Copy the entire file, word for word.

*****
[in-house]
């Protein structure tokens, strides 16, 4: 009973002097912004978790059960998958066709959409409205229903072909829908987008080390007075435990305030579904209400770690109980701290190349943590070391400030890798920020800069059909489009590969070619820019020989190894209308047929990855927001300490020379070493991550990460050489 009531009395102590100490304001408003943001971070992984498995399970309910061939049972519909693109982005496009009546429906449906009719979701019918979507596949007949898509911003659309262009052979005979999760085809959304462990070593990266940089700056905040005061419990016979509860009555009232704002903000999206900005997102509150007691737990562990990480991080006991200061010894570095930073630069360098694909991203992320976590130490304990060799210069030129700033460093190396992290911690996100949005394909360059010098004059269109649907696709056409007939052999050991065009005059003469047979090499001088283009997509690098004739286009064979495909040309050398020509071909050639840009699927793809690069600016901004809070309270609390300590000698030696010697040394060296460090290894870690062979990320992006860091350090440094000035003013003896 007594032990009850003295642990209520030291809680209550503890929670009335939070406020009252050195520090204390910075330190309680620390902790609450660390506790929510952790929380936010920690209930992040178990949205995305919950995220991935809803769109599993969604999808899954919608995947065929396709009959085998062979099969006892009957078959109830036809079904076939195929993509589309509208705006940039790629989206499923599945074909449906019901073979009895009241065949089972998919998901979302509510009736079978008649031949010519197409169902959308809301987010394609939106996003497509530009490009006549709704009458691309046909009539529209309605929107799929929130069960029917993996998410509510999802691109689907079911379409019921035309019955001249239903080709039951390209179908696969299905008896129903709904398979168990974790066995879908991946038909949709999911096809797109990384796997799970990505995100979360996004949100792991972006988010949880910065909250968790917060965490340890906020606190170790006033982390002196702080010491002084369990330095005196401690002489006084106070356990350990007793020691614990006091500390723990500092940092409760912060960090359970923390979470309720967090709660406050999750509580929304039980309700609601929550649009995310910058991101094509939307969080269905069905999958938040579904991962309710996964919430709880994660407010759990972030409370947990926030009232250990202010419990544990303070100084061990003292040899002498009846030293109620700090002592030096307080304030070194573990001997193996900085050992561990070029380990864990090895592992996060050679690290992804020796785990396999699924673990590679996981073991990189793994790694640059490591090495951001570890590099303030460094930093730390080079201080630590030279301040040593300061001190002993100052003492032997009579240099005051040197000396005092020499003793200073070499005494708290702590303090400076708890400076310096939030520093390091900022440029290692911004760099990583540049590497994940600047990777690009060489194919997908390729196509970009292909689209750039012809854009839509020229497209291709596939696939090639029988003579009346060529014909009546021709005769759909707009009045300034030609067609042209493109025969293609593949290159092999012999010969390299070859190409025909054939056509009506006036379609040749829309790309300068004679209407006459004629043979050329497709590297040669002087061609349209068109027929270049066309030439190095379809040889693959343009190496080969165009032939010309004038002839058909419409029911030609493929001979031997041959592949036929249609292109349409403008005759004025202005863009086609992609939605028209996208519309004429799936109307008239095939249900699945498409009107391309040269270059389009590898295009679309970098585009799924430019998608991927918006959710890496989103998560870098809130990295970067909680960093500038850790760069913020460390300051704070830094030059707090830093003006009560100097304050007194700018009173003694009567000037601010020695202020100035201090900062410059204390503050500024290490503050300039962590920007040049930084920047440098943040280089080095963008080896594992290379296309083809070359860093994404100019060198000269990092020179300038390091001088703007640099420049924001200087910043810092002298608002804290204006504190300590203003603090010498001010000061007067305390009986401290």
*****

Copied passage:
[in-house]
């Protein structure tokens, strides 16, 4: 009973002097912004978790059960998958066709959409409205229903072909829908987008080390007075435990305030579904209400770690109980701290190349943590070391400030890798920020800069059909489009590969070619820019020989190894209308047929990855927001300490020379070493991550990460050489 009531009395102590100490304001408003943001971070992984498995399970309910061939049972519909693109982005496009009546429906449906009719979701019918979507596949007949898509911003659309262009052979005979999760085809959304462990070593990266940089700056905040005061419990016979509860009555009232704002903000999206900005997102509150007691737990562990990480991080006991200061010894570095930073630069360098694909991203992320976590130490304990060799210069030129700033460093190396992290911690996100949005394909360059010098004059269109649907696709056409007939052999050991065009005059003469047979090499001088283009997509690098004739286009064979495909040309050398020509071909050639840009699927793809690069600016901004809070309270609390300590000698030696010697040394060296460090290894870690062979990320992006860091350090440094000035003013003896 007594032990009850003295642990209520030291809680209550503890929670009335939070406020009252050195520090204390910075330190309680620390902790609450660390506790929510952790929380936010920690209930992040178990949205995305919950995220991935809803769109599993969604999808899954919608995947065929396709009959085998062979099969006892009957078959109830036809079904076939195929993509589309509208705006940039790629989206499923599945074909449906019901073979009895009241065949089972998919998901979302509510009736079978008649031949010519197409169902959308809301987010394609939106996003497509530009490009006549709704009458691309046909009539529209309605929107799929929130069960029917993996998410509510999802691109689907079911379409019921035309019955001249239903080709039951390209179908696969299905008896129903709904398979168990974790066995879908991946038909949709999911096809797109990384796997799970990505995100979360996004949100792991972006988010949880910065909250968790917060965490340890906020606190170790006033982390002196702080010491002084369990330095005196401690002489006084106070356990350990007793020691614990006091500390723990500092940092409760912060960090359970923390979470309720967090709660406050999750509580929304039980309700609601929550649009995310910058991101094509939307969080269905069905999958938040579904991962309710996964919430709880994660407010759990972030409370947990926030009232250990202010419990544990303070100084061990003292040899002498009846030293109620700090002592030096307080304030070194573990001997193996900085050992561990070029380990864990090895592992996060050679690290992804020796785990396999699924673990590679996981073991990189793994790694640059490591090495951001570890590099303030460094930093730390080079201080630590030279301040040593300061001190002993100052003492032997009579240099005051040197000396005092020499003793200073070499005494708290702590303090400076708890400076310096939030520093390091900022440029290692911004760099990583540049590497994940600047990777690009060489194919997908390729196509970009292909689209750039012809854009839509020229497209291709596939696939090639029988003579009346060529014909009546021709005769759909707009009045300034030609067609042209493109025969293609593949290159092999012999010969390299070859190409025909054939056509009506006036379609040749829309790309300068004679209407006459004629043979050329497709590297040669002087061609349209068109027929270049066309030439190095379809040889693959343009190496080969165009032939010309004038002839058909419409029911030609493929001979031997041959592949036929249609292109349409403008005759004025202005863009086609992609939605028209996208519309004429799936109307008239095939249900699945498409009107391309040269270059389009590898295009679309970098585009799924430019998608991927918006959710890496989103998560870098809130990295970067909680960093500038850790760069913020460390300051704070830094030059707090830093003006009560100097304050007194700018009173003694009567000037601010020695202020100035201090900062410059204390503050500024290490503050300039962590920007040049930084920047440098943040280089080095963008080896594992290379296309083809070359860093994404100019060198000269990092020179300038390091001088703007640099420049924001200087910043810092002298608002804290204006504190300590203003603090010498001010000061007067305390009986401290």